Color: Many minerals occur in a very limited number of colors or shades of a single color, and thus, color is an easily identifiable characteristic that can be a good place to start when identifying a mineral specimen. For example, the minerals pyrite and gold are always metallic yellow in color (although they differ in other characteristics such as hardness). Some minerals, for example quartz (see examples pictured below), come in every color of the rainbow and thus, color is not useful for identification of those minerals. Sometimes it is useful to clean minerals (usually with water) and examine them with a jewelers loupe or magnifying glass in order to accurately assess their true color.
Hardness: The hardness of minerals is measured on a relative scale called "The Moh's Scale of Mineral Hardness". The scale consists of 10 minerals of known hardness: 1) talc; 2) gypsum; 3) calcite; 4) fluorite; 5) apatite; 6) orthoclase feldspar; 7) quartz; 8) topaz; 9) corundum; 10) diamond. Talc is the softest and diamond is the hardest. Using known examples of these minerals to attempt to scratch mineral samples of unknown identity can be very useful in determining their relative hardness. For example, the common mineral quartz has a hardness of 7, so any mineral that you can scratch with a quartz crystal has a hardness of less than 7. Pocket knives, paper clips, and iron nails generally have a hardness of 5.5-6.5. Glass can be scratched by any mineral harder than ~5.5. A US copper penny has a hardness of 3.0 and human fingernails have a hardness of ~2.5. By using these common objects you can determine the relative hardness of your mineral specimen with some degree of accuracy. See the following website for a more detailed description of the Moh's scale and how to test mineral hardness (http://geology.com/minerals/mohs-hardness-scale.shtml).
Effervescence: Geologists call the foaming or fizzing that results from gasses released from minerals (in aqueous solution) effervescence. Whereas most geologists use diluted hydrochloric acid to test if a mineral effervesces, most people do not have access to this chemical at home. A relatively good substitute is vinegar or acetic acid. If based on its hardness, you suspect your mystery mineral may be calcite, a very common mineral (see pictures and description below) try the following test. Use an iron nail or knife blade to scratch the surface of your specimen until a small quantity of powder is visible (see photo). Carefully place 2-3 drops of vinegar on the powdered mineral and watch closely for small bubbles and listen carefully for a faint fizzing sound. If your mineral bubbles and fizzes, you probably have a sample of calcite.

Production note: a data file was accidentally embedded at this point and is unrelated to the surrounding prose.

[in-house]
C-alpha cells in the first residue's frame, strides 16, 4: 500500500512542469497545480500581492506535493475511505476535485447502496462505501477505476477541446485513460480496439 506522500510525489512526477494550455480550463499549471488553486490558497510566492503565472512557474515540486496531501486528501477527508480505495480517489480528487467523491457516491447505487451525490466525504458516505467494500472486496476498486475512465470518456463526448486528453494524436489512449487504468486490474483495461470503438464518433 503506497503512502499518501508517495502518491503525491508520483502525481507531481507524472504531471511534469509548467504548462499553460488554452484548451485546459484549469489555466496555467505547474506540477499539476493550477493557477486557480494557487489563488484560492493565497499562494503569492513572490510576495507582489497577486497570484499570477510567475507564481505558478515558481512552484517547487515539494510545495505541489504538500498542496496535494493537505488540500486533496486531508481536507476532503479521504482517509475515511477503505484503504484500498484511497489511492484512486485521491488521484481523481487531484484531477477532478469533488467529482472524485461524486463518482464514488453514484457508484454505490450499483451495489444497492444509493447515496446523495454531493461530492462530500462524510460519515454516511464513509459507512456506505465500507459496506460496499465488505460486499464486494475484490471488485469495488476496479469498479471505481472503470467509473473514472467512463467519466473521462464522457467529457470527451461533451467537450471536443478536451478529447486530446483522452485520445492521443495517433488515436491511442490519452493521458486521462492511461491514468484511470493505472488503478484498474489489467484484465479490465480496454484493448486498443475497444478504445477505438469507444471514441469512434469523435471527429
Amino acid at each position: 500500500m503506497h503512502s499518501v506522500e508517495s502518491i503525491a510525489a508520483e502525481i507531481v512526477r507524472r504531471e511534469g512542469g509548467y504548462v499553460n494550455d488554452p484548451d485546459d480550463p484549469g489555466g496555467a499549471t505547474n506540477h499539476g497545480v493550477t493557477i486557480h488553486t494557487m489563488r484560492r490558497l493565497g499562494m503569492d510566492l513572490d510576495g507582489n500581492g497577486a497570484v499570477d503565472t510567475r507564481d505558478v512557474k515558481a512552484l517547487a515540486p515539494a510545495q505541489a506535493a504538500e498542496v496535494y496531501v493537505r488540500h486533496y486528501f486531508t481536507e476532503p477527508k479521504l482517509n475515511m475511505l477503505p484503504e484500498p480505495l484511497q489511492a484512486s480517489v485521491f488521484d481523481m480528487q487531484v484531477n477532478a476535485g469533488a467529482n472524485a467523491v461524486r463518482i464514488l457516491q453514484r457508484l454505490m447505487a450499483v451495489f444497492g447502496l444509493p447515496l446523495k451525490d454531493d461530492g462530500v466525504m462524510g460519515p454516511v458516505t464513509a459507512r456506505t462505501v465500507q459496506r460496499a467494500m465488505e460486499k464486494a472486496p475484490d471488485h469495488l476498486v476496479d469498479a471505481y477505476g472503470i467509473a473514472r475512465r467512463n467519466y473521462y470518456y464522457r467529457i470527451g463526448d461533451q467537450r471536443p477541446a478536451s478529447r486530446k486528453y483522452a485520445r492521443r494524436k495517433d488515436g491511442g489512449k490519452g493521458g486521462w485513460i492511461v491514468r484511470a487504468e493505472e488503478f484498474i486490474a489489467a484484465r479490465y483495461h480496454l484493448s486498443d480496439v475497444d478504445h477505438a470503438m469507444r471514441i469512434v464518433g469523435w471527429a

Streak: Smooth, unglazed ceramic floor tiles or coffee mugs have a hardness of ~7.0. If your mineral is softer than 7.0 it will leave a streak when scratched across the surface of the ceramic. The color of the streak left behind can be very informative, and sometimes surprising. For example, the common mineral hematite, which is usually some shade of grey, leaves a red to reddish brown streak. However, the streak of most minerals is similar in color to that of the mineral in hand-sample (see the example of galena pictured below).
Magnetism: This one is pretty self-explanatory. If your magnet adheres to your mineral, you definitely have some form of iron mineral, quite possibly magnetite or hematite (see photos below). You will need to investigate streak color and crystal shape to determine what iron mineral you have found.
Crystal habit or shape: The outward appearance of single crystals is directly related to the internal arrangement of the atoms that compose a mineral. There are far too many different crystal habits to describe in detail here. However, the common shapes you will likely encounter among common minerals in the upstate are cubic (see pyrite crystals on left below), hexagonal (see quartz crystals on right below), trigonal, pyramidal, dodecahedral, prismatic, accicular, and botryoidal.
Cleavage and Fracture: This essentially the pattern in which crystals break usually along planes of weakness (see examples below). For example, quartz typically does not cleave along clean planes of weakness, but fractures in what is called a conchoidal pattern (scalloped pattern in obsidian shown below).
Step 4. Compare your specimen to the photos and descriptions of common minerals and other items frequently discovered in the Upstate
Quartz (silicon oxide): A silicate mineral (the most common on Earth!) that comes in a variety of colors (milky, clear, smoky, amethyst, rose) with crystals that are typically hexagonal in shape (often inside geodes or in veins). Quartz is also common as cryptocrystalline or microcrystalline masses (agate, jasper, chert, chalcedony, etc...). Hardness = 7.0; cleavage = no; fracture = conchoidal; luster = vitreous; effervescence = no; streak = no.